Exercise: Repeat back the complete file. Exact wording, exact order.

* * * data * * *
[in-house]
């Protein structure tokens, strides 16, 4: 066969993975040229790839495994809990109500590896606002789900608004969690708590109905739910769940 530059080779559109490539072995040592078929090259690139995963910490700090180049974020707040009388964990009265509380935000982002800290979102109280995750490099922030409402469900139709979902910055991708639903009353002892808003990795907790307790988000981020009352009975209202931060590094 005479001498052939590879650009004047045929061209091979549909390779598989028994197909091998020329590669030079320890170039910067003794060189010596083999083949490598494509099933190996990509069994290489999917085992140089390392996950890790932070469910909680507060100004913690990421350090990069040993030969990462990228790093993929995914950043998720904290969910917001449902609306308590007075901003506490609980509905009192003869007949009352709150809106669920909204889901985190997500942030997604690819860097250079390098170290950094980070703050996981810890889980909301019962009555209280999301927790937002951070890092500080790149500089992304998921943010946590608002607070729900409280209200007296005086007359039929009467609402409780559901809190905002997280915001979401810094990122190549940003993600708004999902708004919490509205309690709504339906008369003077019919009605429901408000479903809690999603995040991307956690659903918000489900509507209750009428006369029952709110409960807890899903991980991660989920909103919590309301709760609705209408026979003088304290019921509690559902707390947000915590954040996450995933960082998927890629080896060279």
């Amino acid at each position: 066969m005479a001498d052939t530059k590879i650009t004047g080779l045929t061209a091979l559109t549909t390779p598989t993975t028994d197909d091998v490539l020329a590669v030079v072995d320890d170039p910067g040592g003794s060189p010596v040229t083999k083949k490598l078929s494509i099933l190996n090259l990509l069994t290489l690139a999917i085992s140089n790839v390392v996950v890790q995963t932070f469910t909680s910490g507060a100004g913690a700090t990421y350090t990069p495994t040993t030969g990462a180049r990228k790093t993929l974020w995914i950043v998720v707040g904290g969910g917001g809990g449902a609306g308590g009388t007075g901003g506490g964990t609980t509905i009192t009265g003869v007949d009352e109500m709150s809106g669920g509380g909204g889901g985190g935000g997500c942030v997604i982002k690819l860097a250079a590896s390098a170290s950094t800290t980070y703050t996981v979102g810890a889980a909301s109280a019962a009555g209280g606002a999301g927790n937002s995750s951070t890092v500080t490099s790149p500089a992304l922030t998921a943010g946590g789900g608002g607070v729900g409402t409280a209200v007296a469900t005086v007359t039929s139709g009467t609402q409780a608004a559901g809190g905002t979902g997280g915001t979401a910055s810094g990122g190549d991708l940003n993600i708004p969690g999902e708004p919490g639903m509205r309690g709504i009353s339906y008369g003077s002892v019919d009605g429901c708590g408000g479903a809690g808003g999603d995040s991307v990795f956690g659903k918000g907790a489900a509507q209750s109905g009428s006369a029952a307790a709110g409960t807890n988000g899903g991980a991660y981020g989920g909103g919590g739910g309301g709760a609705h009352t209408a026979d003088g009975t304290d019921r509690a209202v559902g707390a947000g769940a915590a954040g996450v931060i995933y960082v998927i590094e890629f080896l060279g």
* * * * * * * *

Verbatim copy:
[in-house]
């Protein structure tokens, strides 16, 4: 066969993975040229790839495994809990109500590896606002789900608004969690708590109905739910769940 530059080779559109490539072995040592078929090259690139995963910490700090180049974020707040009388964990009265509380935000982002800290979102109280995750490099922030409402469900139709979902910055991708639903009353002892808003990795907790307790988000981020009352009975209202931060590094 005479001498052939590879650009004047045929061209091979549909390779598989028994197909091998020329590669030079320890170039910067003794060189010596083999083949490598494509099933190996990509069994290489999917085992140089390392996950890790932070469910909680507060100004913690990421350090990069040993030969990462990228790093993929995914950043998720904290969910917001449902609306308590007075901003506490609980509905009192003869007949009352709150809106669920909204889901985190997500942030997604690819860097250079390098170290950094980070703050996981810890889980909301019962009555209280999301927790937002951070890092500080790149500089992304998921943010946590608002607070729900409280209200007296005086007359039929009467609402409780559901809190905002997280915001979401810094990122190549940003993600708004999902708004919490509205309690709504339906008369003077019919009605429901408000479903809690999603995040991307956690659903918000489900509507209750009428006369029952709110409960807890899903991980991660989920909103919590309301709760609705209408026979003088304290019921509690559902707390947000915590954040996450995933960082998927890629080896060279």
């Amino acid at each position: 066969m005479a001498d052939t530059k590879i650009t004047g080779l045929t061209a091979l559109t549909t390779p598989t993975t028994d197909d091998v490539l020329a590669v030079v072995d320890d170039p910067g040592g003794s060189p010596v040229t083999k083949k490598l078929s494509i099933l190996n090259l990509l069994t290489l690139a999917i085992s140089n790839v390392v996950v890790q995963t932070f469910t909680s910490g507060a100004g913690a700090t990421y350090t990069p495994t040993t030969g990462a180049r990228k790093t993929l974020w995914i950043v998720v707040g904290g969910g917001g809990g449902a609306g308590g009388t007075g901003g506490g964990t609980t509905i009192t009265g003869v007949d009352e109500m709150s809106g669920g509380g909204g889901g985190g935000g997500c942030v997604i982002k690819l860097a250079a590896s390098a170290s950094t800290t980070y703050t996981v979102g810890a889980a909301s109280a019962a009555g209280g606002a999301g927790n937002s995750s951070t890092v500080t490099s790149p500089a992304l922030t998921a943010g946590g789900g608002g607070v729900g409402t409280a209200v007296a469900t005086v007359t039929s139709g009467t609402q409780a608004a559901g809190g905002t979902g997280g915001t979401a910055s810094g990122g190549d991708l940003n993600i708004p969690g999902e708004p919490g639903m509205r309690g709504i009353s339906y008369g003077s002892v019919d009605g429901c708590g408000g479903a809690g808003g999603d995040s991307v990795f956690g659903k918000g907790a489900a509507q209750s109905g009428s006369a029952a307790a709110g409960t807890n988000g899903g991980a991660y981020g989920g909103g919590g739910g309301g709760a609705h009352t209408a026979d003088g009975t304290d019921r509690a209202v559902g707390a947000g769940a915590a954040g996450v931060i995933y960082v998927i590094e890629f080896l060279g």